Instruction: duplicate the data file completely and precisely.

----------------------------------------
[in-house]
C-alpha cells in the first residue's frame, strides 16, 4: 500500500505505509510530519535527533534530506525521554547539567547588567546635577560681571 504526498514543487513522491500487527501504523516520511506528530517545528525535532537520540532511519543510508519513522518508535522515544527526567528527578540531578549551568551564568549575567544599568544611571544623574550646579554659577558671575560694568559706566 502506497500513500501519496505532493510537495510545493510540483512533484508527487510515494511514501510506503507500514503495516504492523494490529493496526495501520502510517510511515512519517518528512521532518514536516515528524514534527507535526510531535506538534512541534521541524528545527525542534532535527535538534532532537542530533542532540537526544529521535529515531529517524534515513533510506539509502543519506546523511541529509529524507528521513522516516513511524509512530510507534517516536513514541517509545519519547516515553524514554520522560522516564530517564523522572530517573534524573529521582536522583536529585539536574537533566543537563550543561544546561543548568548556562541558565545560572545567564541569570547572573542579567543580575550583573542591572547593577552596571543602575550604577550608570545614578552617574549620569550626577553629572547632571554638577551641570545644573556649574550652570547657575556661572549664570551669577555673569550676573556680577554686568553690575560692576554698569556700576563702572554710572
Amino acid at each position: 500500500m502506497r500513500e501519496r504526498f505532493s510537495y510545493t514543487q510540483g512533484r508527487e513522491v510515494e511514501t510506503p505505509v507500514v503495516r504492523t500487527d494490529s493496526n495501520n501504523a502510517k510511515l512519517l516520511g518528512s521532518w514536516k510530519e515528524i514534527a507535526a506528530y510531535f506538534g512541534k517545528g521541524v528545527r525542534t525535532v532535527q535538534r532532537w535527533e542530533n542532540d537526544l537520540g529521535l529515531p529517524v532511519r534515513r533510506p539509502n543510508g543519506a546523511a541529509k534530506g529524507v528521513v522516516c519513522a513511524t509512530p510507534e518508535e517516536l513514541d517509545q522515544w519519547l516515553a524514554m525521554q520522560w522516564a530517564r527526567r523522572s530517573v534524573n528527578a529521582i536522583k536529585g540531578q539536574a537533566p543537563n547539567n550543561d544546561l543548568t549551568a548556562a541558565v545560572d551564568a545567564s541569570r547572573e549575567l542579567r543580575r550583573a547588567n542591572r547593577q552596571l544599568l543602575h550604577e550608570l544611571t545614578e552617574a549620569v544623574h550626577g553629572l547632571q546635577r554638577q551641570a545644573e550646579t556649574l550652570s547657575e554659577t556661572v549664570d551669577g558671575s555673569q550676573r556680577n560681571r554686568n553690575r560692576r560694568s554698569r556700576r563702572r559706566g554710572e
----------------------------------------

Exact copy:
[in-house]
C-alpha cells in the first residue's frame, strides 16, 4: 500500500505505509510530519535527533534530506525521554547539567547588567546635577560681571 504526498514543487513522491500487527501504523516520511506528530517545528525535532537520540532511519543510508519513522518508535522515544527526567528527578540531578549551568551564568549575567544599568544611571544623574550646579554659577558671575560694568559706566 502506497500513500501519496505532493510537495510545493510540483512533484508527487510515494511514501510506503507500514503495516504492523494490529493496526495501520502510517510511515512519517518528512521532518514536516515528524514534527507535526510531535506538534512541534521541524528545527525542534532535527535538534532532537542530533542532540537526544529521535529515531529517524534515513533510506539509502543519506546523511541529509529524507528521513522516516513511524509512530510507534517516536513514541517509545519519547516515553524514554520522560522516564530517564523522572530517573534524573529521582536522583536529585539536574537533566543537563550543561544546561543548568548556562541558565545560572545567564541569570547572573542579567543580575550583573542591572547593577552596571543602575550604577550608570545614578552617574549620569550626577553629572547632571554638577551641570545644573556649574550652570547657575556661572549664570551669577555673569550676573556680577554686568553690575560692576554698569556700576563702572554710572
Amino acid at each position: 500500500m502506497r500513500e501519496r504526498f505532493s510537495y510545493t514543487q510540483g512533484r508527487e513522491v510515494e511514501t510506503p505505509v507500514v503495516r504492523t500487527d494490529s493496526n495501520n501504523a502510517k510511515l512519517l516520511g518528512s521532518w514536516k510530519e515528524i514534527a507535526a506528530y510531535f506538534g512541534k517545528g521541524v528545527r525542534t525535532v532535527q535538534r532532537w535527533e542530533n542532540d537526544l537520540g529521535l529515531p529517524v532511519r534515513r533510506p539509502n543510508g543519506a546523511a541529509k534530506g529524507v528521513v522516516c519513522a513511524t509512530p510507534e518508535e517516536l513514541d517509545q522515544w519519547l516515553a524514554m525521554q520522560w522516564a530517564r527526567r523522572s530517573v534524573n528527578a529521582i536522583k536529585g540531578q539536574a537533566p543537563n547539567n550543561d544546561l543548568t549551568a548556562a541558565v545560572d551564568a545567564s541569570r547572573e549575567l542579567r543580575r550583573a547588567n542591572r547593577q552596571l544599568l543602575h550604577e550608570l544611571t545614578e552617574a549620569v544623574h550626577g553629572l547632571q546635577r554638577q551641570a545644573e550646579t556649574l550652570s547657575e554659577t556661572v549664570d551669577g558671575s555673569q550676573r556680577n560681571r554686568n553690575r560692576r560694568s554698569r556700576r563702572r559706566g554710572e